What explains local variation in electoral manipulation in countries with ongoing internal conflict? The theory of election fraud developed in this article relies on the candidates’ loyalty networks as the agents manipulating the electoral process. It predicts (i) that the relationship between violence and fraud follows an inverted U-shape and...

Elections in developing countries commonly fail to deliver accountability because of manipulation, often involving collusion between corrupt election officials and political candidates. We report the results of an experimental evaluation of Quick Count Photo Capture—a monitoring technology designed to detect the illegal sale of votes by corrupt...

How do radical religious sects run such deadly terrorist organizations? Hezbollah, Hamas, Lashkar-e-Taiba, and the Taliban all began as religious groups dedicated to piety and charity. Yet once they turned to violence, they became horribly potent, executing campaigns of terrorism deadlier than those of their secular rivals.

In Radical,...

Most aid spending by governments seeking to rebuild social and political order is based on an opportunity-cost theory of distracting potential recruits. The logic is that gainfully employed young men are less likely to participate in political violence, implying a positive correlation between unemployment and violence in locations with active...

Colombia

This paper explores the causes of displacement during civil wars. Recent scholarship has shown that conventional civil wars – those in which forces are relatively balanced – and irregular civil wars – those in which one side is substantially stronger than the other – exhibit different patterns of violence. We hypothesize that, while the mode of...

Nearly half of all countries emerging from civil conflict relapse into war within a few years of signing a peace agreement. The postwar trajectories of armed groups vary from organizational cohesion to dissolution, demilitarization to remilitarization. In Organized Violence after Civil War, Daly analyzes evidence from thirty-seven militia...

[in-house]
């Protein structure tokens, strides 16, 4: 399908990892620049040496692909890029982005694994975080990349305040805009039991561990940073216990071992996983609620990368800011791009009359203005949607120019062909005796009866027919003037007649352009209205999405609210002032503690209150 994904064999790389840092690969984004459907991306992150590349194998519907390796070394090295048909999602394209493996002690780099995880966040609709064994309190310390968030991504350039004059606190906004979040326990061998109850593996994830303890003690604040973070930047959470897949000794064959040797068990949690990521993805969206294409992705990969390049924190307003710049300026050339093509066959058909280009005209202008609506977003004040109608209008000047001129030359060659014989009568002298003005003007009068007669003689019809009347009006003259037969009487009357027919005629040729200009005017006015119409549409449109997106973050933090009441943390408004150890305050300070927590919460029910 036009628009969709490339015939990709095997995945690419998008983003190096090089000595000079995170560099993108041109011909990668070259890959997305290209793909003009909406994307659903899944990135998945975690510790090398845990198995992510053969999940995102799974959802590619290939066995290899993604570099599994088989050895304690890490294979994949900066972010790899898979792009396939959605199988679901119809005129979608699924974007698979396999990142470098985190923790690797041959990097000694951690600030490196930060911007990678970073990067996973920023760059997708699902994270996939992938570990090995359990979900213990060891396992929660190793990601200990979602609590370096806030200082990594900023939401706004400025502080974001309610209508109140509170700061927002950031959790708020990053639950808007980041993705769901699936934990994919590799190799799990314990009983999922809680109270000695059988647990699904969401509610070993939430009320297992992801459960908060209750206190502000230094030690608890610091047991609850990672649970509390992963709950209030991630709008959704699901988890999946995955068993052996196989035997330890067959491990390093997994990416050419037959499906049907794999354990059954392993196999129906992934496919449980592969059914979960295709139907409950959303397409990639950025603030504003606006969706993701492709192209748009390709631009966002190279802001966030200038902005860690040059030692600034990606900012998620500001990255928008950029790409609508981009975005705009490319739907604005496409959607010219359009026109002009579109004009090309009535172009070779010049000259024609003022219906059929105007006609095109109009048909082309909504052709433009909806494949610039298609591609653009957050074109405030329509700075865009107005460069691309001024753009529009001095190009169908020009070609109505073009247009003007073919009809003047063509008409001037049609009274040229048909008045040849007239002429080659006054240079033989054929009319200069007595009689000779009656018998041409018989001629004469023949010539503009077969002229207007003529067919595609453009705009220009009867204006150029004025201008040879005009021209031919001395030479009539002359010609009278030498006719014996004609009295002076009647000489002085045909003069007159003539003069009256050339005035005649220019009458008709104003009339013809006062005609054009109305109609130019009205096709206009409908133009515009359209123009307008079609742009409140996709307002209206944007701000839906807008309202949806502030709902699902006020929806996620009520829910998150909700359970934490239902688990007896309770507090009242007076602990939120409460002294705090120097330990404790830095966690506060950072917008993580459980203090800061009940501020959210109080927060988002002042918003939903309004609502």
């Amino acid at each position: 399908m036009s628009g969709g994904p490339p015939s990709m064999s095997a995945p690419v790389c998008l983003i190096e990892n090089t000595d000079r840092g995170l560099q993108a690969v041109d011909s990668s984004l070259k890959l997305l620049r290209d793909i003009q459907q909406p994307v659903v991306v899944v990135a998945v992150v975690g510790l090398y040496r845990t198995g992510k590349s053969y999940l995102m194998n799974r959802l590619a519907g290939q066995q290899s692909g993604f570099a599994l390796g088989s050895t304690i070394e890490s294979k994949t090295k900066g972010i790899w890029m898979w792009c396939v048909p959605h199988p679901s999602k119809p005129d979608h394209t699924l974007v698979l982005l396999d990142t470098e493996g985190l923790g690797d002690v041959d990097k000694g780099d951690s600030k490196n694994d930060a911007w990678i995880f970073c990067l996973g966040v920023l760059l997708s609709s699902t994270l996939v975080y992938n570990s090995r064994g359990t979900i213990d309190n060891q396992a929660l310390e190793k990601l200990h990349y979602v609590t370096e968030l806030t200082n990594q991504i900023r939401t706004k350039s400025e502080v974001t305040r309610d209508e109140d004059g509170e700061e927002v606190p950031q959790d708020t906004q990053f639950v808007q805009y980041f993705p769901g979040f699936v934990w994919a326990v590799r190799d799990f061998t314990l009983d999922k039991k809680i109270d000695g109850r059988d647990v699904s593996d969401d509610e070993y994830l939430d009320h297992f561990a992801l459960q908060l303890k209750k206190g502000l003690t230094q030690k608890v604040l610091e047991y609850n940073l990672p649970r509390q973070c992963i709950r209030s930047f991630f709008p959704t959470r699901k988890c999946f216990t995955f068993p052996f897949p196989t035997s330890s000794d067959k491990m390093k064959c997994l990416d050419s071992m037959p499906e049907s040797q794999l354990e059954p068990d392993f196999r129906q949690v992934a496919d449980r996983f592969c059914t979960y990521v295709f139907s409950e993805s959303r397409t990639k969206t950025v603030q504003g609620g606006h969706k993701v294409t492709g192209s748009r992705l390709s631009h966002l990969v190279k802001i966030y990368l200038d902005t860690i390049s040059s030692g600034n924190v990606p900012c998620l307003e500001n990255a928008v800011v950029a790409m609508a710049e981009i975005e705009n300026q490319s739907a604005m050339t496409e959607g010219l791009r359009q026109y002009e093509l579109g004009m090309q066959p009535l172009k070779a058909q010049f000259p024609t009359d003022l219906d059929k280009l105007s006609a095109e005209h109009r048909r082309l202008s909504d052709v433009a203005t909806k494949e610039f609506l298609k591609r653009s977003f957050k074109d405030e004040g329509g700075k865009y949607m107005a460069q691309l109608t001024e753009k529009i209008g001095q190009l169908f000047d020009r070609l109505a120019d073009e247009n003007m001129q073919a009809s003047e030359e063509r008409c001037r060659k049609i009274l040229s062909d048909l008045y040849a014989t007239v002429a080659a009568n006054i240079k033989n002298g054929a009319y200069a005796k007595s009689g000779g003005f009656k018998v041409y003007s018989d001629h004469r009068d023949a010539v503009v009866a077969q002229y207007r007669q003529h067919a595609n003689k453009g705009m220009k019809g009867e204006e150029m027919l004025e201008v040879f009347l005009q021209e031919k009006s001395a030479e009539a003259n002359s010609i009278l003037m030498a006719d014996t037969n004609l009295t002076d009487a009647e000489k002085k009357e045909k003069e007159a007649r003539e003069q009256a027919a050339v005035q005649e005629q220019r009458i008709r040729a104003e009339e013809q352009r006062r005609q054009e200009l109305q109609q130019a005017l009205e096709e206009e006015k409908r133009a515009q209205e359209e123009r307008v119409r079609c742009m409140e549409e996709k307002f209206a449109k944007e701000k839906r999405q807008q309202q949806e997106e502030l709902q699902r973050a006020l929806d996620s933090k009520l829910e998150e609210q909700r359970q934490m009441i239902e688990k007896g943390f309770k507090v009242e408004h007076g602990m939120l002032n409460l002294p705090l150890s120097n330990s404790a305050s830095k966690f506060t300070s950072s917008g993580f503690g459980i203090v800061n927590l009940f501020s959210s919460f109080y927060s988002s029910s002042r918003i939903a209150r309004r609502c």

What determines the recidivism of ex-combatants from armed conflicts? In postconflict settings around the world, there has been growing interest in reintegration programs to prevent ex-combatants from returning to illegal activities or to armed groups, yet little is known about who decides to “go bad.” We evaluate explanations for recidivism...

What explains the social reintegration of ex-combatants from armed conflicts? Community-level programs to reintegrate ex-combatants into society are based on the theory that the participation of ex-combatants in their communities can promote reconciliation and minimize recidivism to illegal activities. We evaluate community and security-related...

This article seeks to explain sub-national, spatial, and temporal variation in the return to violence following civil war termination in Colombia. In 1958, La Violencia ended in negotiated settlement, but peace was short-lived with violence recurring within several years. However, violence resumed in only 45% of the municipalities affected by...

What are the varying roles that norms play to either enable or constrain violence in armed conflict settings? The article examines this question by drawing on experiences from com- munities and armed groups in Colombia and Syria. It begins by presenting an explanation of how norms of violence and nonviolence may arise within communities and...